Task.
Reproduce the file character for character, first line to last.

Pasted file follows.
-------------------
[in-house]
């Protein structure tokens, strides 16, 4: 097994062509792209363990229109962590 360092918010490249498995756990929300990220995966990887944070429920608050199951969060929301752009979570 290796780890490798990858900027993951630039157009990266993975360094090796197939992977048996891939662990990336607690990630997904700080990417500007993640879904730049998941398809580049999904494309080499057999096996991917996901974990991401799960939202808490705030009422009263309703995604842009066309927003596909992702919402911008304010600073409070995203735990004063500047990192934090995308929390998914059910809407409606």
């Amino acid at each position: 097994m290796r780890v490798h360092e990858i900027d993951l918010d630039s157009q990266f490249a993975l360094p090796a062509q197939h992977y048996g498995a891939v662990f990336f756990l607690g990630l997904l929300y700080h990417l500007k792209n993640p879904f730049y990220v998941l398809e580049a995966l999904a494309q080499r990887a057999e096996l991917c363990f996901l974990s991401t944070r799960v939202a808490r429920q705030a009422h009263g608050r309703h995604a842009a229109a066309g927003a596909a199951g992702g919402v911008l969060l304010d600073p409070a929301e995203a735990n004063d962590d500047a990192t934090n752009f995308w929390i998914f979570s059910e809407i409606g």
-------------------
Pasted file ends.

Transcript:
[in-house]
């Protein structure tokens, strides 16, 4: 097994062509792209363990229109962590 360092918010490249498995756990929300990220995966990887944070429920608050199951969060929301752009979570 290796780890490798990858900027993951630039157009990266993975360094090796197939992977048996891939662990990336607690990630997904700080990417500007993640879904730049998941398809580049999904494309080499057999096996991917996901974990991401799960939202808490705030009422009263309703995604842009066309927003596909992702919402911008304010600073409070995203735990004063500047990192934090995308929390998914059910809407409606």
């Amino acid at each position: 097994m290796r780890v490798h360092e990858i900027d993951l918010d630039s157009q990266f490249a993975l360094p090796a062509q197939h992977y048996g498995a891939v662990f990336f756990l607690g990630l997904l929300y700080h990417l500007k792209n993640p879904f730049y990220v998941l398809e580049a995966l999904a494309q080499r990887a057999e096996l991917c363990f996901l974990s991401t944070r799960v939202a808490r429920q705030a009422h009263g608050r309703h995604a842009a229109a066309g927003a596909a199951g992702g919402v911008l969060l304010d600073p409070a929301e995203a735990n004063d962590d500047a990192t934090n752009f995308w929390i998914f979570s059910e809407i409606g």